Whenever, the intersection of the search string bit index and the current sentence bit index is sufficiently equal to the search string bit index, the marking circuit, routine, or application 480 marks the current sentence in the master bit index portion 432 of the memory 430 to indicate that the sentence matches the search string. Then, under the control of the controller 420, the first grouped unit bit index of the matching current sentence is selected as the current grouped unit bit index and input from the master bit index portion 432 of the memory 430 into the intersecting circuit, routine, or application 470. The intersecting circuit, routine, or application 470 determines the intersection of the search string bit index and the current grouped unit bit index.

Next, under control of the controller 420, the intersection of the search string bit index and the current grouped unit bit index is input into the comparing circuit, routine, or application 460. The comparing circuit, routine, or application 460 determines whether the intersection of the search string bit index and the current grouped unit bit index is sufficiently equal to the search string bit index. When the intersection of the search string bit index and the current grouped unit bit index is not sufficiently equal to the search string bit index, the next grouped unit bit index of the current sentence is selected from the master bit index portion 432 of the memory 430 as the current grouped unit bit index.

If the intersection of the search string bit index and the current grouped unit bit index is sufficiently equal to the search string bit index, the marking circuit, routine, or application 480 marks the current grouped unit in the master bit index portion 432 of the memory 430 to indicate that the current grouped unit matches the search string. Then, under the control of the controller 420, the next grouped unit bit index of the matching current sentence is selected as the current grouped unit bit index and searched, as above. When every grouped unit bit index of the current sentence has been searched, the next sentence bit index is selected from the master bit index portion 432 of the memory 430 as described above.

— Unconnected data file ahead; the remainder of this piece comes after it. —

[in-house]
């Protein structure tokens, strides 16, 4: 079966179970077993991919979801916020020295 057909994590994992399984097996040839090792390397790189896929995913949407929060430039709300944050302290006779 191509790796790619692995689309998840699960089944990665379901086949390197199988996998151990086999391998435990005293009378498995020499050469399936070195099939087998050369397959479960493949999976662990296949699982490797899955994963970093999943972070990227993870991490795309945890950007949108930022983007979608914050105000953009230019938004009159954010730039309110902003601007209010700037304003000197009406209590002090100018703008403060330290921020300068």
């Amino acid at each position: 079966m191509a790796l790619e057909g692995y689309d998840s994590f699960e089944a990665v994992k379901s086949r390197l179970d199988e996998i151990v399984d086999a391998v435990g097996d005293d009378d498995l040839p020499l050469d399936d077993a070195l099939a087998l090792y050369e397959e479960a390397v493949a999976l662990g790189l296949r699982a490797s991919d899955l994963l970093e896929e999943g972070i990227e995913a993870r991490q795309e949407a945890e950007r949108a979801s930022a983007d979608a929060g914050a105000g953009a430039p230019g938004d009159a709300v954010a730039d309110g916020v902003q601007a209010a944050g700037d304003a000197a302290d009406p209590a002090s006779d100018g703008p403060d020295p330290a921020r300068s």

It should be appreciated that, depending on cost or other design constraints, one or more of the above-described elements of the string searching system 400 may be combined into a single element or divided into multiple elements where appropriate.

It should be appreciated that the systems and methods according to this invention are not limited to the above-described exemplary embodiments. For instance, in various exemplary embodiments, the comparing circuit, routine, or application might determine that a grouped unit, sentence, paragraph, or document is sufficiently equal only if 100% of the intersection of the search string bit index and the grouped unit, sentence, paragraph, or document bit index and the search string bit index are equal. These embodiments would yield a number of accurate search results. However, in other various exemplary embodiments some percentage less than 100% (determined, for example, by a confidence value) of the intersection of the search string bit index and the grouped unit, sentence, paragraph, or document bit index and the search string bit index maybe considered substantially equal. These embodiments would yield a larger number of less accurate search results.